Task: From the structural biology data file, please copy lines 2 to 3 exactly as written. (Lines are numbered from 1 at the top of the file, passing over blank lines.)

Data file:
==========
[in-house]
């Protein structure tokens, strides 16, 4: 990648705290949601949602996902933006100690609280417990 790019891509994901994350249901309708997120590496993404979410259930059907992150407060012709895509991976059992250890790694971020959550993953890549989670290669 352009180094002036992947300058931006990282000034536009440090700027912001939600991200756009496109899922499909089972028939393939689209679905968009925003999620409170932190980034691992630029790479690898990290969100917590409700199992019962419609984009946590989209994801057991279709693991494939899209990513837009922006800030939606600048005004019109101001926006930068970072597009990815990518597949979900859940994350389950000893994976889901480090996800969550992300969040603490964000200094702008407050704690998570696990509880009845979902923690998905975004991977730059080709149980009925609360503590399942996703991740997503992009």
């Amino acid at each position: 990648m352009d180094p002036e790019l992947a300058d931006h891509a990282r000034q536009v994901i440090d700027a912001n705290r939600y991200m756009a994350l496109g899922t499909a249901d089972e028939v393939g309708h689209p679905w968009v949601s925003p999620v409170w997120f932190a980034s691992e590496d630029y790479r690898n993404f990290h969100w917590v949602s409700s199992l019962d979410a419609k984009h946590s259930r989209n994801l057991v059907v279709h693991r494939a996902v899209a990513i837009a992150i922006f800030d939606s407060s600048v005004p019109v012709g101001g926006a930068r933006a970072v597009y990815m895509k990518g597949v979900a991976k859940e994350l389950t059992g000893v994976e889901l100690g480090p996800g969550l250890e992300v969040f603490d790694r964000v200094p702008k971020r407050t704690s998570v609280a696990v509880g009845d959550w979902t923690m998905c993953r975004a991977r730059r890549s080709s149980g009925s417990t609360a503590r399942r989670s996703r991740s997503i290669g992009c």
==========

């Protein structure tokens, strides 16, 4: 990648705290949601949602996902933006100690609280417990 790019891509994901994350249901309708997120590496993404979410259930059907992150407060012709895509991976059992250890790694971020959550993953890549989670290669 352009180094002036992947300058931006990282000034536009440090700027912001939600991200756009496109899922499909089972028939393939689209679905968009925003999620409170932190980034691992630029790479690898990290969100917590409700199992019962419609984009946590989209994801057991279709693991494939899209990513837009922006800030939606600048005004019109101001926006930068970072597009990815990518597949979900859940994350389950000893994976889901480090996800969550992300969040603490964000200094702008407050704690998570696990509880009845979902923690998905975004991977730059080709149980009925609360503590399942996703991740997503992009």
């Amino acid at each position: 990648m352009d180094p002036e790019l992947a300058d931006h891509a990282r000034q536009v994901i440090d700027a912001n705290r939600y991200m756009a994350l496109g899922t499909a249901d089972e028939v393939g309708h689209p679905w968009v949601s925003p999620v409170w997120f932190a980034s691992e590496d630029y790479r690898n993404f990290h969100w917590v949602s409700s199992l019962d979410a419609k984009h946590s259930r989209n994801l057991v059907v279709h693991r494939a996902v899209a990513i837009a992150i922006f800030d939606s407060s600048v005004p019109v012709g101001g926006a930068r933006a970072v597009y990815m895509k990518g597949v979900a991976k859940e994350l389950t059992g000893v994976e889901l100690g480090p996800g969550l250890e992300v969040f603490d790694r964000v200094p702008k971020r407050t704690s998570v609280a696990v509880g009845d959550w979902t923690m998905c993953r975004a991977r730059r890549s080709s149980g009925s417990t609360a503590r399942r989670s996703r991740s997503i290669g992009c």